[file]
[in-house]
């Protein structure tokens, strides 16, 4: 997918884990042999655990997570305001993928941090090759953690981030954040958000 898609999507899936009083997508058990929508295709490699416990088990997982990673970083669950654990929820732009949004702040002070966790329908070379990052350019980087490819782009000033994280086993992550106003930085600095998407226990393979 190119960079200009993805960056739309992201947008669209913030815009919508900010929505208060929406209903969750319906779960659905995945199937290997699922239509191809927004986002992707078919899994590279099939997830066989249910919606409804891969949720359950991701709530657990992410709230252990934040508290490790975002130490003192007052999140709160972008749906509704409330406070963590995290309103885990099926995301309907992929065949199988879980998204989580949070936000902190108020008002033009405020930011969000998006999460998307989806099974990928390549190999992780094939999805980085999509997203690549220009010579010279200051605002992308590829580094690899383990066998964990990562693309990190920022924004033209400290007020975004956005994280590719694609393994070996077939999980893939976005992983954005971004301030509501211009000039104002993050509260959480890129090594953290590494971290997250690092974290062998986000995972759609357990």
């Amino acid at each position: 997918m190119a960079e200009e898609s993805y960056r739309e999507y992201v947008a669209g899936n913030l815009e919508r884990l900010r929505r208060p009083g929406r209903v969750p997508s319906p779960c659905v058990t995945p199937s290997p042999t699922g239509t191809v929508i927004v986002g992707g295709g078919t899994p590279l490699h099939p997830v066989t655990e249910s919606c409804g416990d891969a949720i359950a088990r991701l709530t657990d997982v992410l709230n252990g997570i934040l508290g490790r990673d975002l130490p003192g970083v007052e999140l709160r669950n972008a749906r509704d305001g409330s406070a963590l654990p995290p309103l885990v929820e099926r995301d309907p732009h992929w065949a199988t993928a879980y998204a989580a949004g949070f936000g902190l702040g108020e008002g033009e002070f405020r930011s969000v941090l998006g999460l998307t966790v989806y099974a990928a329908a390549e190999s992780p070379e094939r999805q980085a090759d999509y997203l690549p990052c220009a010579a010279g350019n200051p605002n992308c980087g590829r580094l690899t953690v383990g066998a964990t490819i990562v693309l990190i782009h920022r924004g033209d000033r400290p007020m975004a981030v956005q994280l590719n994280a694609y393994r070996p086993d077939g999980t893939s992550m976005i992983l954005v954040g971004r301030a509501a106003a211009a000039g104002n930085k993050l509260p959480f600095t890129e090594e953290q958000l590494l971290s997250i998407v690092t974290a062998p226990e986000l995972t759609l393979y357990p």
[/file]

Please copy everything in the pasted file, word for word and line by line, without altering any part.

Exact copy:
[in-house]
């Protein structure tokens, strides 16, 4: 997918884990042999655990997570305001993928941090090759953690981030954040958000 898609999507899936009083997508058990929508295709490699416990088990997982990673970083669950654990929820732009949004702040002070966790329908070379990052350019980087490819782009000033994280086993992550106003930085600095998407226990393979 190119960079200009993805960056739309992201947008669209913030815009919508900010929505208060929406209903969750319906779960659905995945199937290997699922239509191809927004986002992707078919899994590279099939997830066989249910919606409804891969949720359950991701709530657990992410709230252990934040508290490790975002130490003192007052999140709160972008749906509704409330406070963590995290309103885990099926995301309907992929065949199988879980998204989580949070936000902190108020008002033009405020930011969000998006999460998307989806099974990928390549190999992780094939999805980085999509997203690549220009010579010279200051605002992308590829580094690899383990066998964990990562693309990190920022924004033209400290007020975004956005994280590719694609393994070996077939999980893939976005992983954005971004301030509501211009000039104002993050509260959480890129090594953290590494971290997250690092974290062998986000995972759609357990």
């Amino acid at each position: 997918m190119a960079e200009e898609s993805y960056r739309e999507y992201v947008a669209g899936n913030l815009e919508r884990l900010r929505r208060p009083g929406r209903v969750p997508s319906p779960c659905v058990t995945p199937s290997p042999t699922g239509t191809v929508i927004v986002g992707g295709g078919t899994p590279l490699h099939p997830v066989t655990e249910s919606c409804g416990d891969a949720i359950a088990r991701l709530t657990d997982v992410l709230n252990g997570i934040l508290g490790r990673d975002l130490p003192g970083v007052e999140l709160r669950n972008a749906r509704d305001g409330s406070a963590l654990p995290p309103l885990v929820e099926r995301d309907p732009h992929w065949a199988t993928a879980y998204a989580a949004g949070f936000g902190l702040g108020e008002g033009e002070f405020r930011s969000v941090l998006g999460l998307t966790v989806y099974a990928a329908a390549e190999s992780p070379e094939r999805q980085a090759d999509y997203l690549p990052c220009a010579a010279g350019n200051p605002n992308c980087g590829r580094l690899t953690v383990g066998a964990t490819i990562v693309l990190i782009h920022r924004g033209d000033r400290p007020m975004a981030v956005q994280l590719n994280a694609y393994r070996p086993d077939g999980t893939s992550m976005i992983l954005v954040g971004r301030a509501a106003a211009a000039g104002n930085k993050l509260p959480f600095t890129e090594e953290q958000l590494l971290s997250i998407v690092t974290a062998p226990e986000l995972t759609l393979y357990p």